Any one person show relies heavily on the performance of the central cast member and the quality of the script, luckily The Poetical Life of Philomena McGuiness is blessed with excellent examples of both.
If you leave this play feeling anything other than touched and inspired, then you are probably not breathing.
This show focuses on the story of the eponymous Philomena as she ventures from her home town in Ireland to train as a nurse, moving to London and then following the troops to Normandy for the 1944 D-day landings. As you would expect from a narrative covering the war years, the story is laced with tragedy and heartbreak, but a skilful script from Joshua King ensures that humour and wit are always on hand to lighten the mood.
Jasmin Gleeson gives a masterful performance as Nurse McGuiness, effortlessly portraying the changing attitudes of a young girl who may well start out as “flighty” but through the course of the play is transformed by her experiences. Gleeson does well to avoid cliché as she tells Philomena’s story with nuance and concern, her performance showing a love of the character and a deep emotional connection to the material. We also see Gleeson’s range as she transforms herself in to Philomena’s friend Mary, various doctors, matrons and head nurses, doing so whilst maintaining a clear distinction between the roles.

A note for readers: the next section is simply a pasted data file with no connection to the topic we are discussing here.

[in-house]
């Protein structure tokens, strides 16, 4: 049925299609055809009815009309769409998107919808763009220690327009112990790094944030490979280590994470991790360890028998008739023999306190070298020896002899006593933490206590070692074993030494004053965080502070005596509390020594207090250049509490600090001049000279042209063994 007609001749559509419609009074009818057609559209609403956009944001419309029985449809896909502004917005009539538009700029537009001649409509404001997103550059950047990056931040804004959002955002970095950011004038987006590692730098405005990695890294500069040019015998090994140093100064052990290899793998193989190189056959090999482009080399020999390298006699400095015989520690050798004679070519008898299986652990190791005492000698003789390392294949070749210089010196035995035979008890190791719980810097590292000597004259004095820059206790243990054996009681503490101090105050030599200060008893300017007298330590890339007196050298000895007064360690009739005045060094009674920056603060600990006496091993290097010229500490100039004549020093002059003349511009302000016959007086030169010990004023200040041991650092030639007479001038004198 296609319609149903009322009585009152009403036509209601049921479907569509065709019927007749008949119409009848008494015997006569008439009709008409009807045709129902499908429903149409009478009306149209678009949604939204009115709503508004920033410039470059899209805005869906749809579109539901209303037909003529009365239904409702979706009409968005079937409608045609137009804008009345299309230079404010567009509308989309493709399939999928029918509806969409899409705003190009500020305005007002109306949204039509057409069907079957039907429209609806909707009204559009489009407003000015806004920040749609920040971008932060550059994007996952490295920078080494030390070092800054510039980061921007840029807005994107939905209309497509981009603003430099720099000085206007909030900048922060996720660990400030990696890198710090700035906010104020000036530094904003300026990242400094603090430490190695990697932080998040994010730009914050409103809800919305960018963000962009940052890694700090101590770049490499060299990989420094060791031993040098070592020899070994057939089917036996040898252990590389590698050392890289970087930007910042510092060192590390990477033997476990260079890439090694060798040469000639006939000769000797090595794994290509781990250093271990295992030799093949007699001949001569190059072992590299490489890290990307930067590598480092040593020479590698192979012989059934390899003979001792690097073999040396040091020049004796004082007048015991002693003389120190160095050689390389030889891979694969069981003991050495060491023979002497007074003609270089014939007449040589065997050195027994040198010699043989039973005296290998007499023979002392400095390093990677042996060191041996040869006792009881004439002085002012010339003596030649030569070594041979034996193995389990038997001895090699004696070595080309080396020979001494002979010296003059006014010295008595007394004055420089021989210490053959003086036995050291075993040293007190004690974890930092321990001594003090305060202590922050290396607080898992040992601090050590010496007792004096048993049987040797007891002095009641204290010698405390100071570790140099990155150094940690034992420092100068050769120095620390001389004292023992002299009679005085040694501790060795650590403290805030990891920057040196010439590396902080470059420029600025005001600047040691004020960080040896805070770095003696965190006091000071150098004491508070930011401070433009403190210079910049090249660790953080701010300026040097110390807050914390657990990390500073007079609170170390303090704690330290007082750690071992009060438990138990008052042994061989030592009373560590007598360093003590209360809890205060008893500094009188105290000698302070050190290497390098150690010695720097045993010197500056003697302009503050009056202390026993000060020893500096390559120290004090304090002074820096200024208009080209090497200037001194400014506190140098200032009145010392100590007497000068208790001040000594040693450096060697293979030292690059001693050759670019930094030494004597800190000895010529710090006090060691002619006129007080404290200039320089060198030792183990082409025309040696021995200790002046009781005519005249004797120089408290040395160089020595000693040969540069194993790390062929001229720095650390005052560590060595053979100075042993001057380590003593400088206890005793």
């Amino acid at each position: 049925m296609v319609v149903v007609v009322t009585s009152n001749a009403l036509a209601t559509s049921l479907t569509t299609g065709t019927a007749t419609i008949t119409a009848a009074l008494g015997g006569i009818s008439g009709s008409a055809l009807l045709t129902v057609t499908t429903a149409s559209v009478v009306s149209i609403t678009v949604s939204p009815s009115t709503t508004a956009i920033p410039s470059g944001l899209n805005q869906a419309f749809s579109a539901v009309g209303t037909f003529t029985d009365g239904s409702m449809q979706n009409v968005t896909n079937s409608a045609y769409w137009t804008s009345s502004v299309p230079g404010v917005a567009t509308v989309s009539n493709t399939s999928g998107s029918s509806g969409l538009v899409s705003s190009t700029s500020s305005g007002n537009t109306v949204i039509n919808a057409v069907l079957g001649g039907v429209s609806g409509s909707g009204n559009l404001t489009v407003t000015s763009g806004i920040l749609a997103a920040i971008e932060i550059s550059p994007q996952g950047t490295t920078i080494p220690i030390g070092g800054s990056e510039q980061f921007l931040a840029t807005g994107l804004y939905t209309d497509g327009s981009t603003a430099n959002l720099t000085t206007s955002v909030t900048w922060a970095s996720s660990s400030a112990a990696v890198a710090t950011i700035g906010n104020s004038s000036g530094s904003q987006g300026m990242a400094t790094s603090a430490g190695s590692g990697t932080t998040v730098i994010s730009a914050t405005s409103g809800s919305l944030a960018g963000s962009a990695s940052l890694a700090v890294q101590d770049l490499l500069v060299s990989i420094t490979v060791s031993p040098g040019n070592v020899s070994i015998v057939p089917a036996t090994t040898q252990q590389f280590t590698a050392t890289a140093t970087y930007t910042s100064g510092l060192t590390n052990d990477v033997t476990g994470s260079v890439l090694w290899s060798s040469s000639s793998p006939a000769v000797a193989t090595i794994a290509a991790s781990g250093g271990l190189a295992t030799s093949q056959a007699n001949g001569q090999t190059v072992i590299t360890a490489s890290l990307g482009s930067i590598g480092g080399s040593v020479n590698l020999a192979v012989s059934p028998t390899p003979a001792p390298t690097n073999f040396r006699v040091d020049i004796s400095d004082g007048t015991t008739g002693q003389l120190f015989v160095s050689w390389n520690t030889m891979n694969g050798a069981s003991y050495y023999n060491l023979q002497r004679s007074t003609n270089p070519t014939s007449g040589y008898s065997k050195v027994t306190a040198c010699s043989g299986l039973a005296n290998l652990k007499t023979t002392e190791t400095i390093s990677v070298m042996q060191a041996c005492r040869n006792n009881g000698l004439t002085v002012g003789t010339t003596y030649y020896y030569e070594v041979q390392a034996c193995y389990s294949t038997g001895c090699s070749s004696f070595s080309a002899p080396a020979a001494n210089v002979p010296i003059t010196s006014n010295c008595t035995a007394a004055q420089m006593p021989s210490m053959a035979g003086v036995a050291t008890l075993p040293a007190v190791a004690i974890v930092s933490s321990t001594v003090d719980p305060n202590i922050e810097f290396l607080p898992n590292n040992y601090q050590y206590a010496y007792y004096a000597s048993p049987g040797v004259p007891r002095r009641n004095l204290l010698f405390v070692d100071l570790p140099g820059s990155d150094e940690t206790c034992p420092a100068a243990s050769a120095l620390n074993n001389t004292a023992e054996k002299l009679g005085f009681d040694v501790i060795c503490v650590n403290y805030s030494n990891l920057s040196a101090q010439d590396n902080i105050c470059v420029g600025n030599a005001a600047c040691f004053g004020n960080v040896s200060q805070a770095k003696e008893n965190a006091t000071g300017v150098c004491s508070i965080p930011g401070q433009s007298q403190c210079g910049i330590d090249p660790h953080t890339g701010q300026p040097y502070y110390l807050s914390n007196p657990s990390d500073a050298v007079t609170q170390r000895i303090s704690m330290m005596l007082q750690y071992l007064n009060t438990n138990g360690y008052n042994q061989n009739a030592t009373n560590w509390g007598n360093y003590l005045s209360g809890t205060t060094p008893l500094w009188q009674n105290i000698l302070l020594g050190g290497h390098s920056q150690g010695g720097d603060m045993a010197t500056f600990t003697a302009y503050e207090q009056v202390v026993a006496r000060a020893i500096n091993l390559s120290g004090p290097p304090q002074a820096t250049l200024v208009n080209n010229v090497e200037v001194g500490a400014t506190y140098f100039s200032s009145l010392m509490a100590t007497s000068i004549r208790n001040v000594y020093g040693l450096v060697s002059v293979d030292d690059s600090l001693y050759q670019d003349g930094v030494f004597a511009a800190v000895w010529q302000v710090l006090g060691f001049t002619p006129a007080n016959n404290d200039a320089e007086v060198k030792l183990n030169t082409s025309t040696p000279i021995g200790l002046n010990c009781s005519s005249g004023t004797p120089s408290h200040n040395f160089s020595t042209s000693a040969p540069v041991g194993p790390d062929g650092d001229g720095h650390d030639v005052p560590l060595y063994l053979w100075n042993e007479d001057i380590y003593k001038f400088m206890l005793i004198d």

The simplicity of the staging, just a nurse, a table and a bottle of whiskey, belies the rich and detailed world that the play creates. The audience are drawn a convincing portrayal of life in wartime London through a well-crafted script, a phenomenal performance and some skilful use of lighting.
Located in the Greenside venue on Infirmary Street, The Poetical Life of Philomena McGuiness deserves an engaged and thoughtful audience. It’s a piece of excellent drama, enacted with skill and care by an actor with enormous flair and ability. The well written script allows Gleeson the chance to demonstrate her obvious ability and delivers an experience which is at once charming, funny, soulful and heartfelt. If you leave this play feeling anything other than touched and inspired, then you are probably not breathing.